California became the latest state to update its coronavirus safety protocols to allow fans to return to outdoor events (with restrictions), but the San Francisco 49ers will be remaining fan-free for the time being. Santa Clara County officials announced they would not be allowing the team to have fans in the stands despite the updated guidance less than three hours after the state came out with it.

“This is the worst thing in the world to be doing,” county executive Dr. Jeff Smith said at a news conference announcing the continued denial of fans at games in the county. “At a time when California is beginning to see some light, this amounts to another step backward. We’ve already done steps backwards in California that have cost tens of thousands of lives and this is another risk to do this.”

Earlier in the day, the 49ers had issued a statement sharing their appreciation of the state’s opening the possibility for organizations to host fans in limited capacity.

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“We appreciate Governor Newsom’s leadership and thoughtful approach in creating a framework that allows for a return of fans to Levi’s Stadium, and restart the economic activity of the region,” it said. “We welcome our fans and their support of local businesses and vendors that are critical to our local economy, especially during these difficult times.”

California rates its coronavirus case rates and reopening status on a “tier” system, with Santa Clara and Alameda counties currently in Tier 3 – indicating “moderate” COVID risk. San Francisco County is in Tier 4, considered “minimal” risk. Los Angeles, home to the state’s two other NFL franchises, is currently in Tier 1, which means the state would not allow fans at home games for either the Rams or Chargers at this time.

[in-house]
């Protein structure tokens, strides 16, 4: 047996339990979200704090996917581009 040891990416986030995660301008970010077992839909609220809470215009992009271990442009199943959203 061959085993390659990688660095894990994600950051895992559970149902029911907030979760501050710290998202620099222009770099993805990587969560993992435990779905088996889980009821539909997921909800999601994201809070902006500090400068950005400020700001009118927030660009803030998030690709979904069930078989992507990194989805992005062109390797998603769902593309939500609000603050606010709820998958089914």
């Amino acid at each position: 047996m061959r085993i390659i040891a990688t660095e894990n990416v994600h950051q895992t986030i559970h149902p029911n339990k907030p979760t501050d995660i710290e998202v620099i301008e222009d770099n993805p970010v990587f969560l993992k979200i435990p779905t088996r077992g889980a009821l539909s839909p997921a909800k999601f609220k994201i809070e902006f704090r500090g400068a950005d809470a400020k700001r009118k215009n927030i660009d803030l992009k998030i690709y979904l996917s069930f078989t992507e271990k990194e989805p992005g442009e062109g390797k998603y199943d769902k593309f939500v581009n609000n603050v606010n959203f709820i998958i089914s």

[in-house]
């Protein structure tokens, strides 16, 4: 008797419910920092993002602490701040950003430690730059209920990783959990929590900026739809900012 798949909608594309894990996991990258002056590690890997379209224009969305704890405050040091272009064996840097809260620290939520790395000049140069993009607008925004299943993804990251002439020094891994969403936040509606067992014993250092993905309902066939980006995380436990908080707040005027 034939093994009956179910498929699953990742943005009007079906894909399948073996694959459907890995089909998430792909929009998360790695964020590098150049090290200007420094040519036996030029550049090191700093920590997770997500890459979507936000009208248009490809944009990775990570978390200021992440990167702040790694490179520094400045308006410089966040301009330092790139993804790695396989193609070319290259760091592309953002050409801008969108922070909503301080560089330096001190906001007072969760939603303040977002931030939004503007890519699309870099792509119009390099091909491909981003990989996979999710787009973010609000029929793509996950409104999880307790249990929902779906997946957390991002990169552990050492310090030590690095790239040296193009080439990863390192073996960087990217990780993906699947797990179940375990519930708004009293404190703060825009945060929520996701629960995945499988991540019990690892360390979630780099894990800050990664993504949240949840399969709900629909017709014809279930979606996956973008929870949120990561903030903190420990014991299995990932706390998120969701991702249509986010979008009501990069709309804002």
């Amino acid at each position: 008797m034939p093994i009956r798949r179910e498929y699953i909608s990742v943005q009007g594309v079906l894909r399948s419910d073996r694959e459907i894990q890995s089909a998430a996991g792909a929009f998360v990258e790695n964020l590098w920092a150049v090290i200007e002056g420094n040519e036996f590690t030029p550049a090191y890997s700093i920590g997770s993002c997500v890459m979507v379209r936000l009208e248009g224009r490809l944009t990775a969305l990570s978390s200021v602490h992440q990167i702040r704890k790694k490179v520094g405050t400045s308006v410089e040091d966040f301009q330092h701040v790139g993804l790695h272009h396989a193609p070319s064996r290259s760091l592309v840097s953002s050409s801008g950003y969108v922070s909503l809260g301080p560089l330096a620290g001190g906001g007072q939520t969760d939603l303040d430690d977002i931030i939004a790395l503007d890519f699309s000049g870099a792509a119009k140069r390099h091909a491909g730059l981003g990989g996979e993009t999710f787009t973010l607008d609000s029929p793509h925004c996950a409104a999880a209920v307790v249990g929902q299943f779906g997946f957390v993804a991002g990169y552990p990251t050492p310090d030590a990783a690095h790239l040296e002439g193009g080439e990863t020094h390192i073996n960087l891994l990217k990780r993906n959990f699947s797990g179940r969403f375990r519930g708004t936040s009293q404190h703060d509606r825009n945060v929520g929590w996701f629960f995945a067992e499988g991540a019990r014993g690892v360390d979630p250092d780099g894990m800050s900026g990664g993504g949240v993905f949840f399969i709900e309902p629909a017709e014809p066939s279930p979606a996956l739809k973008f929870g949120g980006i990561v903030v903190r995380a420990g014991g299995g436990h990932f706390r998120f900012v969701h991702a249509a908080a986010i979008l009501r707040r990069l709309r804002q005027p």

Per the state’s guidance, the 49ers would be allowed to host up to 14,000 fans at home games based on Levi’s Stadium capacity of just under 70,000. Those fans would need to live within a 120-mile radius of the stadium per the regulations, in hopes that keeping large events regional would minimize the risk of attendees being exposed to the virus and taking it home to their communities. But despite these risk mitigation factors in the state guidelines, county officials decided to err on the side of caution by denying any fans at all for the time being.

“It’s a matter of reasonable scientific decision-making instead of political decision-making,” Smith said. “Putting an audience in a stadium in large groups is just asking for trouble. It’s like a petri dish.”

More than half of NFL franchises have begun allowing fans in limited capacity thus far in 2020, with new teams receiving approval each week. Only one franchise, the Las Vegas Raiders, has announced its intention to keep fans out of the stadium for the entire season at this point. New Jersey, which sees home games for both the New York Jets and Giants played at its Metlife Stadium across the Hudson River from New York City, has also indicated no fans will be allowed at any point in the season. For now, at least, it appears that California will also keep fans at home, despite the state making it possible for at least one team to bring them to the games.

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